Edible vines for humans for chicken/duck pen?

Discussion in 'Feeding & Watering Your Flock' started by Fawkes, Jan 26, 2012.

  1. Fawkes

    Fawkes Songster

    May 8, 2011
    Does anyone know of non-toxic plants? I want a fast growing vine with edible fruit (for humans) to grow on my chain link duck pen. It's partly for providing extra shade for the ducks but also because I plan on growing fruit vines anyway, so this'll save space. There will be a trellis as a separator to keep them from eating very many leaves.

    I think blackberry plants are non-toxic so I'll probably do a section with blackberries but I want some variety.

    I've considered...muscadine grapes, kiwi fruit, kiwano melon, cantaloupe/melon, passion fruit (but i think the leaves/flowers are toxic?), but I have no idea what plants are safe. There is so little info online about whether these leaves/flowers are toxic.

    While the fruit vines are growing in I could do veggies that vine like bean plants, squash, zucchini, cucumbers, etc but again, I'm not sure which plants are safe.

  2. joan1708

    joan1708 Songster

    May 14, 2011
    DFW - mid cities, Tx
    where do you live? what kind of soil? sun or shade? drainage? Have to pick something that grows in your area. check out you local extension agent site for ideas.
  3. Fawkes

    Fawkes Songster

    May 8, 2011
    Oh, I forgot to say, I'm in zone 9a of Florida and the plants would be in full sun with good drainage. The soil is mostly sand, like most Florida soil, so I would use compost.
  4. Gallo del Cielo

    Gallo del Cielo La Gallina Resort & Spa

    May 6, 2010
    My Coop
    I have grape vines that grow up through and over the chicken run. It provides leafy forage for most of the year and spectacular shade. With your climate I would also suggest growing Chayote (AKA, Merliton, vegetable squash). It would be perennial in your zone, it grows shockingly fast and the leaves/vines and squashes are edible to humans and chickens.

  5. I agree with your choice of muscadines, but I'm not sure if kiwi will do well there (in your climate, anyway). Cantaloupe and melon might be cumbersome with the fruit (what if one starts to grow between the trellis and the fence?), and they are prone to fungal infections in the Florida climate. I, too, have wondered about passion fruit vines. Some references say they are toxic, while others say they are safe. I think the problem is that there are so many species of passion flowers, while only a few produce edible fruit, and "passion flower" and "passion fruit" species get confused.I have a book called Florida's Best Fruiting Plants that you might want to get for yourself (I'm planning on moving to south Florida in a few years), and it does not list any danger about the plant (other than it being possibly invasive). There are other species with the "leaves may cause irritation" or "leaves are toxic" notes, so I'm thinking that the edible-fruit species are ok.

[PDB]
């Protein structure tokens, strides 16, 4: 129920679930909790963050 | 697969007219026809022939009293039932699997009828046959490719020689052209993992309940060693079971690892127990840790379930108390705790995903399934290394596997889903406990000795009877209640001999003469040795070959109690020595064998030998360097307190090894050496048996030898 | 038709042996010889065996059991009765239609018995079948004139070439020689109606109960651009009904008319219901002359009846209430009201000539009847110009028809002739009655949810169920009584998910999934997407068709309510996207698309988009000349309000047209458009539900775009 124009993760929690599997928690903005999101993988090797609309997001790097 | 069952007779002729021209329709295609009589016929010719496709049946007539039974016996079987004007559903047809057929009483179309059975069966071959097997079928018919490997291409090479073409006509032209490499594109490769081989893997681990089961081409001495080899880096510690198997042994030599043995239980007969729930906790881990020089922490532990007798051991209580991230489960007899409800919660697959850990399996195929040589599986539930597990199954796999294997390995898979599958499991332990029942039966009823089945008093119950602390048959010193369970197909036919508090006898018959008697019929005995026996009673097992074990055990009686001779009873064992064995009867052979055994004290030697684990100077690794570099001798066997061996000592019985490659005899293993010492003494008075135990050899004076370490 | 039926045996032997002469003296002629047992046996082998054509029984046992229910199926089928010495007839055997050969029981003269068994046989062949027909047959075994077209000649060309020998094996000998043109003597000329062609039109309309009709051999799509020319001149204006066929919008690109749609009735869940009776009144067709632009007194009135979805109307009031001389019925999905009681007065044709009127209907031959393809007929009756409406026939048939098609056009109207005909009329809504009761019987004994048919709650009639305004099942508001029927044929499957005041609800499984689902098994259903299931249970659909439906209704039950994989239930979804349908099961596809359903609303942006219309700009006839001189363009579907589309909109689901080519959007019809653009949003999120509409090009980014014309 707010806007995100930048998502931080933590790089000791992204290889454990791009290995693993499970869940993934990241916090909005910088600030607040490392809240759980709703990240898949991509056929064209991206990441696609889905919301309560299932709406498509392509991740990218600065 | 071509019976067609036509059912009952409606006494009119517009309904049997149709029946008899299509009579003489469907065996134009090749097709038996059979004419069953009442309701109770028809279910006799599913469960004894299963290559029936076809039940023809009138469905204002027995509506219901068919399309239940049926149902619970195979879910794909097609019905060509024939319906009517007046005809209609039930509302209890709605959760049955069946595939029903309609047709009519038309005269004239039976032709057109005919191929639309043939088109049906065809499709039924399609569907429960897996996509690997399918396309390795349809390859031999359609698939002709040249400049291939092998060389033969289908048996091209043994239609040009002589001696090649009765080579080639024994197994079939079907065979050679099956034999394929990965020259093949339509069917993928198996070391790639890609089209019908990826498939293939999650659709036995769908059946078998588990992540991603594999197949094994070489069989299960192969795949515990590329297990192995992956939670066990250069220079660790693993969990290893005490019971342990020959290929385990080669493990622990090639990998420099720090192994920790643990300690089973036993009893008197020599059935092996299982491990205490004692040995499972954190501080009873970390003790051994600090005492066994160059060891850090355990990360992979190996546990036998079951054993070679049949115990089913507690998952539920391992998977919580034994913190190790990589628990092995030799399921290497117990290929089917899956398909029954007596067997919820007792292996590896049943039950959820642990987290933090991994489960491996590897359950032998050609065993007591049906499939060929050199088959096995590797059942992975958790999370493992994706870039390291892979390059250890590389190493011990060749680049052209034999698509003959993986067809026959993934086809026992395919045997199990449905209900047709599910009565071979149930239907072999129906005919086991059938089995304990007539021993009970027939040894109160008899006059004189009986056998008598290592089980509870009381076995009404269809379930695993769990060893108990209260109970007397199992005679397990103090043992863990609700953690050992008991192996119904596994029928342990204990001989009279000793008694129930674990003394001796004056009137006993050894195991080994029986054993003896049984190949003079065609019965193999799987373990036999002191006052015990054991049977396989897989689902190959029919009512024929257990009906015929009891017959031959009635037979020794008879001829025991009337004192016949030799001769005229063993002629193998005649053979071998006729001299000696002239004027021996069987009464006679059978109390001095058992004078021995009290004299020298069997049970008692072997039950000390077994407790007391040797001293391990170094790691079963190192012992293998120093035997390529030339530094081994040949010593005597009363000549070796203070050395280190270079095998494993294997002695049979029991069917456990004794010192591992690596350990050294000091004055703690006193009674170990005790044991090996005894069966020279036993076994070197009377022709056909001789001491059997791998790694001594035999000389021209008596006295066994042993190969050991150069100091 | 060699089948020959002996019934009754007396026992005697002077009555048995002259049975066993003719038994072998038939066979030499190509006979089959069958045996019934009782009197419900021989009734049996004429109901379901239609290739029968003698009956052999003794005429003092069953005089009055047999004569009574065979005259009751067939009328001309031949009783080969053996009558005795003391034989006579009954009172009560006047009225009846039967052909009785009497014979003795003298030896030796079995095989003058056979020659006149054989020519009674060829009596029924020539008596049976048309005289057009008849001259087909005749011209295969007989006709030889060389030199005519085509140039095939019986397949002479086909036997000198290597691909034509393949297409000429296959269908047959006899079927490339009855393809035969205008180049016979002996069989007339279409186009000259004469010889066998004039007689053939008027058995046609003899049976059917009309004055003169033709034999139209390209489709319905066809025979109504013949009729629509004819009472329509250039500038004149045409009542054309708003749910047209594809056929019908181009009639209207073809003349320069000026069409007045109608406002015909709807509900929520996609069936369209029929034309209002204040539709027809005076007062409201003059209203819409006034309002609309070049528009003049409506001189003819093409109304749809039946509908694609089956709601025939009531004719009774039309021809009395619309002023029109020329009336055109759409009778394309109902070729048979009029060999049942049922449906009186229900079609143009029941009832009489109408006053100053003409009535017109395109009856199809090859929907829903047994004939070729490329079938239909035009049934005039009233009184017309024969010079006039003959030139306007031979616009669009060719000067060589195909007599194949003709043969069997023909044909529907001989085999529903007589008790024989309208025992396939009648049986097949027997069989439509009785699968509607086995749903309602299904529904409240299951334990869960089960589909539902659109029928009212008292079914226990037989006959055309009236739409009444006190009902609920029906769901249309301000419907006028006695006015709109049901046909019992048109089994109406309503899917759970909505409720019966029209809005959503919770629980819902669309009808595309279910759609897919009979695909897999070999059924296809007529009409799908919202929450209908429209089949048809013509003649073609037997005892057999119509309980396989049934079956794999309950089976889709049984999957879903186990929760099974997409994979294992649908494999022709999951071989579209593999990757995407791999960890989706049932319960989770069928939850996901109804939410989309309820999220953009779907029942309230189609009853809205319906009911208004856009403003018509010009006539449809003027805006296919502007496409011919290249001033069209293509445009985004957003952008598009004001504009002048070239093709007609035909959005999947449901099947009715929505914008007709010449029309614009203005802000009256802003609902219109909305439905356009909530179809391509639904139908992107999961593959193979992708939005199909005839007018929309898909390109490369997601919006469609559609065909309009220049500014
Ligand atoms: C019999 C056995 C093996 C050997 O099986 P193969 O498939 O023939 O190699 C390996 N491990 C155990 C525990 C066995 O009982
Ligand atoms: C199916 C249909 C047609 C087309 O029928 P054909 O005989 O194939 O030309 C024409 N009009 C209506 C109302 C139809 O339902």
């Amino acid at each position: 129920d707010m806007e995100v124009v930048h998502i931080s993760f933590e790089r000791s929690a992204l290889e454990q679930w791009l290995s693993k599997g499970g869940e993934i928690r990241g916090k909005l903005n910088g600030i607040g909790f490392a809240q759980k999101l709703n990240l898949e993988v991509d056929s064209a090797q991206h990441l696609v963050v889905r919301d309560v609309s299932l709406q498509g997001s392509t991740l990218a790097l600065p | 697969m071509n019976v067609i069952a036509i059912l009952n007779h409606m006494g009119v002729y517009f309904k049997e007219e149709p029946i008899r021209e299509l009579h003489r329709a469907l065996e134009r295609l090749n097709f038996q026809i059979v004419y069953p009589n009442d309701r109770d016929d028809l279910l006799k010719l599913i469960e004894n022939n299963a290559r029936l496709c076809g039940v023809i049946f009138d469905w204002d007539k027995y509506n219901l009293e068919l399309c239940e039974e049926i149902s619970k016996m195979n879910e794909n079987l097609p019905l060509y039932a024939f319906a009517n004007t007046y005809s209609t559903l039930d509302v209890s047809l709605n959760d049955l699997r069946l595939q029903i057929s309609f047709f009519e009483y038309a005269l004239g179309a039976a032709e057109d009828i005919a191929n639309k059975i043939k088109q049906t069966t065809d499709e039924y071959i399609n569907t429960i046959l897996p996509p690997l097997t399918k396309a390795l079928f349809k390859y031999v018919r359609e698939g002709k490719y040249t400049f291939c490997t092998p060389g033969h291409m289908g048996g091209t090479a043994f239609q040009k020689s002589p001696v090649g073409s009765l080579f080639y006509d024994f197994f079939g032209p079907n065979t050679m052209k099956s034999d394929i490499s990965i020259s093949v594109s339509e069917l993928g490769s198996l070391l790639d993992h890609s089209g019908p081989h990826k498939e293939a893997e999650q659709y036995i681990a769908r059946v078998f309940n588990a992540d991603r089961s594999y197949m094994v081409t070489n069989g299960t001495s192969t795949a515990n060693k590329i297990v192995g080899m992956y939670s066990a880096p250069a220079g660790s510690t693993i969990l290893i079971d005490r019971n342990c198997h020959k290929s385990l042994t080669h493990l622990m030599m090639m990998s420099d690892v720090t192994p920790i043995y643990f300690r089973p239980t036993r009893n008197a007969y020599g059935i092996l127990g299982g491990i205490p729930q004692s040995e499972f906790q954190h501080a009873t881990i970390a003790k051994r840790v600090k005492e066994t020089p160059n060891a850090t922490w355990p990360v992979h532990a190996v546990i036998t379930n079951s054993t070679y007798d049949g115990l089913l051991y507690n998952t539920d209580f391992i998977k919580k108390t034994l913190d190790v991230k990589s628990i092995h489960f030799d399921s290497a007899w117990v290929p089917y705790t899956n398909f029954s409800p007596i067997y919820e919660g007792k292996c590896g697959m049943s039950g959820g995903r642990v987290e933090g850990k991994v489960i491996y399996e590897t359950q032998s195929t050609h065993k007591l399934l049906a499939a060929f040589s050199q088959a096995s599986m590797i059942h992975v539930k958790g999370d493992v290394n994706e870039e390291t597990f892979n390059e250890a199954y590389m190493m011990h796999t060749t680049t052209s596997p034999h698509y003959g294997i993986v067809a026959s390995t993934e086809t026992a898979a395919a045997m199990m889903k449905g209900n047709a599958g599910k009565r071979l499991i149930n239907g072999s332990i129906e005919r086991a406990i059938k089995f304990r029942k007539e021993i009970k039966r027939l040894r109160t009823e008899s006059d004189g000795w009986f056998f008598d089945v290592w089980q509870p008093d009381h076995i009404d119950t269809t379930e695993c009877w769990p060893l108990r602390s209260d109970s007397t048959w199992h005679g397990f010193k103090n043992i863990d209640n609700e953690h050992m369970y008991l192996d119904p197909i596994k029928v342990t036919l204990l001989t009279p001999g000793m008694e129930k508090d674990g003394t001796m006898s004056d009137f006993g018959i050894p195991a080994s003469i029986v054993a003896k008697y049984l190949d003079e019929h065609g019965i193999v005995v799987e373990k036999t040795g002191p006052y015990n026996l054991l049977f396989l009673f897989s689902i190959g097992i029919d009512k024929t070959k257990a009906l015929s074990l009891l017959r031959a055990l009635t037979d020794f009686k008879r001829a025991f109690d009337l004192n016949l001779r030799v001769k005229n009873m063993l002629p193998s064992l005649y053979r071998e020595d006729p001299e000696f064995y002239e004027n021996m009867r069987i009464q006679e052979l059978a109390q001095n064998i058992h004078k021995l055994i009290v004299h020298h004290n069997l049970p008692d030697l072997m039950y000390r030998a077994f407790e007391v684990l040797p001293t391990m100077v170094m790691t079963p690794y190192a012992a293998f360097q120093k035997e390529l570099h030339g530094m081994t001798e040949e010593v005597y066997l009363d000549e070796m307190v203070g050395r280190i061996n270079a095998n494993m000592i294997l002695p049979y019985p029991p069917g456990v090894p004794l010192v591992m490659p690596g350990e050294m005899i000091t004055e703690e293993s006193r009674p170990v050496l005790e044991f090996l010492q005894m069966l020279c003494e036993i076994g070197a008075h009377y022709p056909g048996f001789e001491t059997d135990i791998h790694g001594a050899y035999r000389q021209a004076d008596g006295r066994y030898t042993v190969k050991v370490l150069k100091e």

While they don't provide edible fruit, you should also consider nasturtium (leaves and flowers are edible) or a climbing rose (non-toxic, ducks may find fallen petals a real treat, and they are a decorative cover). Look for Climbing Chinas or Teas (not Hybrid Teas), Tea-Noisettes, Lady Banks, or some of the climbing Hybrid Musk roses to fit your purpose in your climate. The links I provided give general information to the classes of roses I mentioned, but there are many other sources for roses that fall into those classes. Oh, and check the HelpMeFind website for looking up specific named roses -- here is the page for one that you might really like, "Secret Garden Musk Climber")

    For your climate, and considering the root knot nematode issue, it might be best to make a raised bed around the duck pen where you want to plant, or keeping the plants in large containers. If you go the raised-bed route, go about two feet in height, and lay down sheets of cardboard directly on the ground inside the raised bed to kill the grass underneath. Then add lots of organic matter (even unfinished compost left to finish in here). The nematodes prefer loose sandy soil, and they have a harder time in very rich organic soil. You can also plant a row of marigolds to edge the front of the planting -- they drive off root knot nematodes in the soil where they are planted.

  6. tweetysvoice

    tweetysvoice Songster

    Dec 30, 2011
    Lawrence, KS
    My Coop
    I would be afraid that the chicks would eat the vines as they are growing (Even if planted on the outside, I can see them picking at them through the fence).. Anyone have this issue? If not, then this is a great idea!
  7. You could use a solid barrier to protect leaves at the height the ducks can reach, then remove it once the plants have climbed up higher. This could be almost anything -- particle board, shower curtains, old sheets, plexiglass, etc. Just attach it along the perimeter between the ducks and the plants, and remove when no longer necessary. If you build raised beds or use containers that are tall enough, the beginning of growth might already start high enough to be out of reach.